This Funding Opportunity Announcement (FOA) will support applications aimed at: (1) determining whether microbial pathogens represent a causal component of Alzheimer’s disease (AD), (2) establishing mechanisms by which microbial pathogens impact neurodegenerative processes in AD, and (3) informing aspects of future translational studies in AD, including the discovery of candidate therapeutics aimed at regulating pathogen-associated networks and molecules in AD.
Alzheimer’s disease (AD) is a progressive, degenerative disorder of the brain and is the most common form of dementia in the elderly. AD is the sixth leading cause of death in the United States. Prominent behavioral manifestations of AD include memory impairments and decline in other cognitive domains. Currently, at least 5.8 million Americans age 65 and older suffer from AD.
In response to this looming public health crisis, the National Alzheimer’s Project Act (NAPA) was signed into law in 2011. As part of the strategic planning process to implement NAPA, NIH AD Research Summits identified research priorities and strategies needed to accelerate basic research and the development of effective therapies. This Funding Opportunity Announcement (FOA) was developed in response to the recommendations of the 2018 Alzheimer’s Disease Research Summit to identify and understand the molecular and cellular mechanisms underlying the pathogenesis of Alzheimer’s disease.
The concept of a microbial etiology of AD was first proposed in the early 1950s, and further investigated and strengthened through studies in the early 1980s on the herpes simplex virus type 1 (HSV-1) in human brains. Discovery of HSV-1 in brains of AD patients made the concept of microbial etiology of AD plausible but raised questions, including whether pathogens are causal factors in AD or just ‘opportunistic passengers’ of neurodegeneration. Since the early studies on HSV-1 in the central nervous system (CNS), numerous reports have associated AD with diverse bacterial, fungal, and viral pathogens, most frequently implicating herpes viruses. For example, it has been demonstrated that: (1) HSV-1 resides latently in the brain and can reactivate, (2) HSV-1 DNA is located within amyloid plaques, (3) HSV-1 infection of cultured human cells and of mouse brain causes AD-like changes, (4) HSV-1 DNA in the brain and apolipoprotein E4 (ApoE4) confer a strong risk of AD, and (5) antiviral treatment greatly reduces amyloid-ß and phospho-Tau protein production. In addition to viruses, other microbial pathogens have been associated with AD, including Spirochetes (periodontal Spirochetes in particular), Chlamydia pneumoniae, and Helicobacter pylori. While studies demonstrate a strong link between AD and viral and bacterial pathogens, they neither establish a causal link nor offer insights into potential mechanisms. The molecular profiling of a large patient cohort, which incorporated multiple AD stages, brain regions, and -omic domains, provided additional evidence of Herpesviridae presence in AD and pointed toward multiple novel and testable biological mechanisms.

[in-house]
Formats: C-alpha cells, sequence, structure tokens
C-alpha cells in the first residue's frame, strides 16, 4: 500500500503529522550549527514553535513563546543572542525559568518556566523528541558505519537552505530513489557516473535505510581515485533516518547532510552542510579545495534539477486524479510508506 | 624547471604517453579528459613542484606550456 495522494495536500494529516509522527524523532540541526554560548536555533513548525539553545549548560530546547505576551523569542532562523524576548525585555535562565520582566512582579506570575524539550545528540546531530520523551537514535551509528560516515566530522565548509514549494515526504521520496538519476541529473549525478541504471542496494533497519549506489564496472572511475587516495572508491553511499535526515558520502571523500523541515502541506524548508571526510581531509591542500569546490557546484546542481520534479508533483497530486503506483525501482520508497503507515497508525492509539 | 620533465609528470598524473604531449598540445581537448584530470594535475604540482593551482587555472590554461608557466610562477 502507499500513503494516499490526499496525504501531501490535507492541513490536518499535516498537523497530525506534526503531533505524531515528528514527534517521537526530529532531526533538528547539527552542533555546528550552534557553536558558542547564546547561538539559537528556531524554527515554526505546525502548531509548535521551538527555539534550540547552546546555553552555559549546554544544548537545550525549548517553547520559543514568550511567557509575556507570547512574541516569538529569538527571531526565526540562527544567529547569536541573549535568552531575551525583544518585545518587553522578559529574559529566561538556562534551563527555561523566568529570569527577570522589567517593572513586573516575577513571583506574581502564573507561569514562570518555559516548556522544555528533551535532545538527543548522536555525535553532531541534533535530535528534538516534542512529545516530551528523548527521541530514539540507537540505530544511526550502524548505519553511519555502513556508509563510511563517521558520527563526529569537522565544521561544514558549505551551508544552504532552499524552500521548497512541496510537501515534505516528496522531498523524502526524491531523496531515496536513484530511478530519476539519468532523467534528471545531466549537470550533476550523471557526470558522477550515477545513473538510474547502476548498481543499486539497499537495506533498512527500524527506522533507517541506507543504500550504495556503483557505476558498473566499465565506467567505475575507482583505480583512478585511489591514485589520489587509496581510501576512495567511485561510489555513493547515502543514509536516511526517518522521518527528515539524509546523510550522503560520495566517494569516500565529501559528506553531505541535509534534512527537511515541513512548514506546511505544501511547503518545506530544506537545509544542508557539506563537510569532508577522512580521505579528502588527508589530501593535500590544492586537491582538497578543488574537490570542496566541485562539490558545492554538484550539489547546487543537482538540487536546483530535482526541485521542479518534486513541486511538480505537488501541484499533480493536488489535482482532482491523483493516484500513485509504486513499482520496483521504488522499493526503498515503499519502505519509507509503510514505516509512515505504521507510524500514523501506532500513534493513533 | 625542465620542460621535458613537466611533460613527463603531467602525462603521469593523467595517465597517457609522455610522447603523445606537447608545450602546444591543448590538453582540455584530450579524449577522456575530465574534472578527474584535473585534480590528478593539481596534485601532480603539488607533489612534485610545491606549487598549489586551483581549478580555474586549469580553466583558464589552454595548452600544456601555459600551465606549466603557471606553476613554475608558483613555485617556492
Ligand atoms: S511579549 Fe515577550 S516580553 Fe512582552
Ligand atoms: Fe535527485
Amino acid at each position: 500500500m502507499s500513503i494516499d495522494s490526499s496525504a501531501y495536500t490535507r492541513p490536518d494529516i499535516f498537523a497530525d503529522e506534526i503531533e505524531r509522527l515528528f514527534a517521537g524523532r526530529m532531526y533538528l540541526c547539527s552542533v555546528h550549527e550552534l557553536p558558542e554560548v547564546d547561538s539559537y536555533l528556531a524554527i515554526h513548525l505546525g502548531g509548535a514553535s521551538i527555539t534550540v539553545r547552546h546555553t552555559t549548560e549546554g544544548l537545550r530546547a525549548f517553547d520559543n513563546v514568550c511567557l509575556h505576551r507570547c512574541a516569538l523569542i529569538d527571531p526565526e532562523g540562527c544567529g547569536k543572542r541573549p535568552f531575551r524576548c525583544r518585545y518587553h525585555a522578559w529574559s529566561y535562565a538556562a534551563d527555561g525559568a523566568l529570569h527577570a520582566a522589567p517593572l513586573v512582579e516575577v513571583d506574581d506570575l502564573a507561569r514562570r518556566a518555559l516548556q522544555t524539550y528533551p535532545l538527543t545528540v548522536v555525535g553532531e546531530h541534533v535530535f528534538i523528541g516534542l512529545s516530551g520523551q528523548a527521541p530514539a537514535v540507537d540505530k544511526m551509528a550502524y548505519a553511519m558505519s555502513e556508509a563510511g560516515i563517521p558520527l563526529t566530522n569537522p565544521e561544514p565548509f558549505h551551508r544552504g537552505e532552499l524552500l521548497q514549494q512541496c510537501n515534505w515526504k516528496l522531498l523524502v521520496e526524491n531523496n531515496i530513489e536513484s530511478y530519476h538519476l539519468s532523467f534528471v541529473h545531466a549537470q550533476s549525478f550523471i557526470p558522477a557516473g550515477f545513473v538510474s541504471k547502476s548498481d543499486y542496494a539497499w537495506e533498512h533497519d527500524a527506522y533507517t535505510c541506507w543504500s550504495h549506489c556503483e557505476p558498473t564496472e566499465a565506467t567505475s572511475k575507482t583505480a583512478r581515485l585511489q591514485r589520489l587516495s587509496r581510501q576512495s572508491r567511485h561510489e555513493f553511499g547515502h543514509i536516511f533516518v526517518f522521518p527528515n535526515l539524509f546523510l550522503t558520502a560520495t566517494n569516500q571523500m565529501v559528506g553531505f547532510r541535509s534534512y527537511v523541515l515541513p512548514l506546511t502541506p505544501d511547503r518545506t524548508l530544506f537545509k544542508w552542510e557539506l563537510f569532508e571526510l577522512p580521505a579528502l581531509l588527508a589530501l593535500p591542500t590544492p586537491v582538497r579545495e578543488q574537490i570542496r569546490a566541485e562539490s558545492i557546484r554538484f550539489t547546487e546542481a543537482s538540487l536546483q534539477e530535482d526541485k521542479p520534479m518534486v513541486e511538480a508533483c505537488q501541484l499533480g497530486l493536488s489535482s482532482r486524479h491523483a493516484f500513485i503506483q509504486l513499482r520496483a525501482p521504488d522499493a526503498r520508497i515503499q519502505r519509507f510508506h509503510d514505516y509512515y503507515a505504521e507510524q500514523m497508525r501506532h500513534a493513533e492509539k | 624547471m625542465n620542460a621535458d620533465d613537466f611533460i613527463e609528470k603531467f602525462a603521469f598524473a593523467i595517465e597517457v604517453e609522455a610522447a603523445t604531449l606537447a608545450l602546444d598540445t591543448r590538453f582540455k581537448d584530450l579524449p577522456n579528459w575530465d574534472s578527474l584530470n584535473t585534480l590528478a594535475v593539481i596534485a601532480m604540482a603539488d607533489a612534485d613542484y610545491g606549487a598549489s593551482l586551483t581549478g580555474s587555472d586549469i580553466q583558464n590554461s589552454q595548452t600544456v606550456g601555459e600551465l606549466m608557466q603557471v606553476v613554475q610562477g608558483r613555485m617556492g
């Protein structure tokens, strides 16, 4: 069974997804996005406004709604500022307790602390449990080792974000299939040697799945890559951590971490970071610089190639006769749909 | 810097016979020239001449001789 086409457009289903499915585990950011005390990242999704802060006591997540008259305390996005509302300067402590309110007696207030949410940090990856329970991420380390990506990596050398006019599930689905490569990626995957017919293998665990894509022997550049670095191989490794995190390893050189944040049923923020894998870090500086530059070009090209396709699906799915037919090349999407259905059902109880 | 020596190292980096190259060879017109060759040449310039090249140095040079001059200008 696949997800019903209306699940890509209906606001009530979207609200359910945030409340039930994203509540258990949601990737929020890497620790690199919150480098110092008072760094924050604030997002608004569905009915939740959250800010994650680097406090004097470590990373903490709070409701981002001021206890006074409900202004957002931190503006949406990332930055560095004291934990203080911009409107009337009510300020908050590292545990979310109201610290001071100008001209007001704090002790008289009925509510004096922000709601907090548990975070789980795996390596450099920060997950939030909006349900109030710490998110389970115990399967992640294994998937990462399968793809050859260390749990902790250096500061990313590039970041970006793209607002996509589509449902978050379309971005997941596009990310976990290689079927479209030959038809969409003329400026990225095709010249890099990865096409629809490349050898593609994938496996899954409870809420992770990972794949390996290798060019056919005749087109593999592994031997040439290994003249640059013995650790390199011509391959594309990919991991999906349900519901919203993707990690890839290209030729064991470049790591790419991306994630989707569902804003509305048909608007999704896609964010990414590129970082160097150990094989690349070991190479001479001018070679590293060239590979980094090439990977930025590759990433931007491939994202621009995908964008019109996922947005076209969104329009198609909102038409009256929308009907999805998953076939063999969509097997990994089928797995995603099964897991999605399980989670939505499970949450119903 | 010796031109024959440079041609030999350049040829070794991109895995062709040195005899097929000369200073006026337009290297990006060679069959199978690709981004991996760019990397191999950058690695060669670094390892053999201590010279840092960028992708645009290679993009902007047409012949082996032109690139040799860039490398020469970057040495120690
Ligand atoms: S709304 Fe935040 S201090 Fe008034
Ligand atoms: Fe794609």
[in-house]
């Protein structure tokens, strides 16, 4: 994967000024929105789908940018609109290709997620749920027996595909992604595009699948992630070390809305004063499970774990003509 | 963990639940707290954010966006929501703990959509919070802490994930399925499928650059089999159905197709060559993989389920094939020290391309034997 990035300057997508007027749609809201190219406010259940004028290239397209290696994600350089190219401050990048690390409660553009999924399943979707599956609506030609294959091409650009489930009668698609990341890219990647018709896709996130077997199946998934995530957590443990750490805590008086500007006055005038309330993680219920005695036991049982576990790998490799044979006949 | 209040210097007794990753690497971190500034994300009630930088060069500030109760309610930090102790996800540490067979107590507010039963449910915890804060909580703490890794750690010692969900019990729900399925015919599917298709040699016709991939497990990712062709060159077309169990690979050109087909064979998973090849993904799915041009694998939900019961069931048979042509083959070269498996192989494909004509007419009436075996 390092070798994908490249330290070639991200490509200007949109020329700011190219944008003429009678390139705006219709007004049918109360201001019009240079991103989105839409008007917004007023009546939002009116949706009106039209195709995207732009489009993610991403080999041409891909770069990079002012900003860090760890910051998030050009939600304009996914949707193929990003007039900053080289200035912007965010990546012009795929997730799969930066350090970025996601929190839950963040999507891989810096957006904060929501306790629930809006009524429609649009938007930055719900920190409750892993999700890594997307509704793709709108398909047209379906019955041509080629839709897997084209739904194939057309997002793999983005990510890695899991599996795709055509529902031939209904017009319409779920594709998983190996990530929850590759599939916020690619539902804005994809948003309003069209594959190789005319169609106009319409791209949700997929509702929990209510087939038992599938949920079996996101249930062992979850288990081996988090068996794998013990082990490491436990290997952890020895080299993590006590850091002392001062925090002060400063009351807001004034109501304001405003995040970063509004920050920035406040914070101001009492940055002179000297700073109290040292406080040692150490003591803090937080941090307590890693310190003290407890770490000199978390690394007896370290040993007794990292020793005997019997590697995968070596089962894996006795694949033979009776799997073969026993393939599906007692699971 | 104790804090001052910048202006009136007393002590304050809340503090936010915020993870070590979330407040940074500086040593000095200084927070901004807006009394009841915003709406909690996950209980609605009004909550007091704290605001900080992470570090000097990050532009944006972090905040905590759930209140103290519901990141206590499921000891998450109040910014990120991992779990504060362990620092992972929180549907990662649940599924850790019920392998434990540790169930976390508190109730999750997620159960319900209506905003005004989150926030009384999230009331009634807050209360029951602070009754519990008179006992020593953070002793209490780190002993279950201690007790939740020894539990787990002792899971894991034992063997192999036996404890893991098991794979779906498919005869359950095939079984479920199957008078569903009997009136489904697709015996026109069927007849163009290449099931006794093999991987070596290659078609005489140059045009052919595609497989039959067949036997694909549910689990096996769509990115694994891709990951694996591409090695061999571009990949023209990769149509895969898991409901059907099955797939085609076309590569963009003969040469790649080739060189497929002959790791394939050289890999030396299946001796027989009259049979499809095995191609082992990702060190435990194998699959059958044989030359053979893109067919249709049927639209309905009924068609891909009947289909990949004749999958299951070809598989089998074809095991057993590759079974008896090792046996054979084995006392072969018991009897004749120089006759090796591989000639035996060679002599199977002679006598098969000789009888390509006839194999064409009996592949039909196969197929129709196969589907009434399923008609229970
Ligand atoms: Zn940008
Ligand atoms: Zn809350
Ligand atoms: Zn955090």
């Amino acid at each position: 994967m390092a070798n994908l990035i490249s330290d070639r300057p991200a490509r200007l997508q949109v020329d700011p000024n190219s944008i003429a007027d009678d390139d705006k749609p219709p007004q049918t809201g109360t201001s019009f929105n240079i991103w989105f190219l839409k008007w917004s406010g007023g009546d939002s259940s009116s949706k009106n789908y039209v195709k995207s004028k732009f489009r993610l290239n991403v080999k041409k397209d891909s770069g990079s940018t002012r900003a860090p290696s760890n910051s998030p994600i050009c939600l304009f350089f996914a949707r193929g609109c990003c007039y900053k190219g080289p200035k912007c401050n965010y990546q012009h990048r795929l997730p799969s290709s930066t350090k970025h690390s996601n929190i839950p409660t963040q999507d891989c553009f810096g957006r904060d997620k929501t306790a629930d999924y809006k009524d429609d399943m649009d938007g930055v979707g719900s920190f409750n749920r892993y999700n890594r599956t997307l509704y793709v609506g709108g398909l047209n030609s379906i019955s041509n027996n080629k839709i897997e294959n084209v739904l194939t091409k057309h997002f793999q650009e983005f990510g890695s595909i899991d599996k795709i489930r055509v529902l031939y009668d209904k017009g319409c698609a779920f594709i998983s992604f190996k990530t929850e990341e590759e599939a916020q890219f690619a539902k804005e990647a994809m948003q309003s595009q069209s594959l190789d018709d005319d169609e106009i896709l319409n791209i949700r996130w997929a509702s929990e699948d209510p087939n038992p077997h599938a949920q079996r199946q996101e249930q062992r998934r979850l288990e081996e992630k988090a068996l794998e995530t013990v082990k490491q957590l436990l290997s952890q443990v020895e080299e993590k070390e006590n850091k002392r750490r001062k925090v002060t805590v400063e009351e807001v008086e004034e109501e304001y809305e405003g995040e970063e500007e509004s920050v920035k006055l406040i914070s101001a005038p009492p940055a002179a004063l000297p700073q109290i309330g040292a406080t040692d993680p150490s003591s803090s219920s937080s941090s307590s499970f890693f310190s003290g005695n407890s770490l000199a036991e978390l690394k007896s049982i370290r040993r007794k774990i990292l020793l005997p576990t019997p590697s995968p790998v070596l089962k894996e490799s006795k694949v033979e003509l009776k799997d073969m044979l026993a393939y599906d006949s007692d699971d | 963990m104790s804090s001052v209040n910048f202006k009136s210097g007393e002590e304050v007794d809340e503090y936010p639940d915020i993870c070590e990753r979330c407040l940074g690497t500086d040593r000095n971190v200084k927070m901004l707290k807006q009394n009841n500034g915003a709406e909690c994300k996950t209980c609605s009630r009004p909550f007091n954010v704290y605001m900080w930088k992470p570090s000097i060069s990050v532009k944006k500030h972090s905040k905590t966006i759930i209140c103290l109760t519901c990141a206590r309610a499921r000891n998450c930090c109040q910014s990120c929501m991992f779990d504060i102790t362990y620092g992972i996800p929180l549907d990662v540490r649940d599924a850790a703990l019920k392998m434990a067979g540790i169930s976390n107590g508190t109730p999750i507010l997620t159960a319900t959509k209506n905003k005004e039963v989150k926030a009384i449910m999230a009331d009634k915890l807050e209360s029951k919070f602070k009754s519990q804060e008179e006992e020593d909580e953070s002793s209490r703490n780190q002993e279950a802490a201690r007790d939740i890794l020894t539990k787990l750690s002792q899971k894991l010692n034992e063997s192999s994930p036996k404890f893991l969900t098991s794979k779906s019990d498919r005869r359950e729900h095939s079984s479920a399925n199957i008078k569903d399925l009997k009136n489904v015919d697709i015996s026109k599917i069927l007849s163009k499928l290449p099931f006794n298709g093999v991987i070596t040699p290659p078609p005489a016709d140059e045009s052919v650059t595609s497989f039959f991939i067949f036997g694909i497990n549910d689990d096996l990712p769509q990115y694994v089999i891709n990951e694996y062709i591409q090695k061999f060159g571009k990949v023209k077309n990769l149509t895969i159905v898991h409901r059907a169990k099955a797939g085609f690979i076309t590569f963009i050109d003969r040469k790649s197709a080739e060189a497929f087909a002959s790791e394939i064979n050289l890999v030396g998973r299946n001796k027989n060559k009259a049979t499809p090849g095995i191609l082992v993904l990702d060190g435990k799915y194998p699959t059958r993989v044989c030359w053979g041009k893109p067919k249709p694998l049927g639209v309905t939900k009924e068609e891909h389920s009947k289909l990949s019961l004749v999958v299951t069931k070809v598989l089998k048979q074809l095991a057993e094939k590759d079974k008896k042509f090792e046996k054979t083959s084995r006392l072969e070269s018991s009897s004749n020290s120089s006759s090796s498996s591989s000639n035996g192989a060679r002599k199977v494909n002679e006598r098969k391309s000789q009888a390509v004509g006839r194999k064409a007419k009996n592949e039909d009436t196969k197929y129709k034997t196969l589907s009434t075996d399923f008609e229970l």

A hallmark of AD is the deposition in the brain of aggregates of various proteins, including aggregates composed of amyloid-ß (Aß). The term ‘amyloid-ß’ refers to a family of polypeptides containing 37 to 49 amino acid residues produced by cleavage of the amyloid precursor protein (APP). Aß peptides share many of the same physiochemical properties and biological activities, including oligomerization and fibrillization, with the family of small peptides collectively known as antimicrobial peptides. For example, it has been demonstrated that Aß inhibits infection of cultured cells by viruses, protects cultured cells against lethal yeast and bacterial infections, and sequesters pathogens during the process of Aß fibrilization. Pathogen-mediated Aß fibrilization may be a part of the innate immune pathway which, in AD, undergoes chronic activation leading to excessive Aß deposition and the triggering of a cascade of pathologies that eventually results in dementia.
Taking into consideration the strong links between microbial pathogens and AD and the emergence of the antimicrobial protection hypothesis of AD, this FOA invites research on mechanisms underpinning neurodegeneration in AD associated with microbial pathogens in the CNS. The goals include: to determine whether microbial pathogens represent a causal component of AD, to establish mechanisms by which microbial pathogens impact neurodegenerative processes in AD, and/or to inform aspects of future translational studies in AD including discovery of candidate therapeutics aimed at regulating pathogen-associated networks and molecules in AD.
This FOA strongly encourages leveraging existing cohorts with available samples from plasma, cerebrospinal fluid (CSF), and brain tissue as well as imaging data to address the possible links between infectious agents and Alzheimer’s disease.
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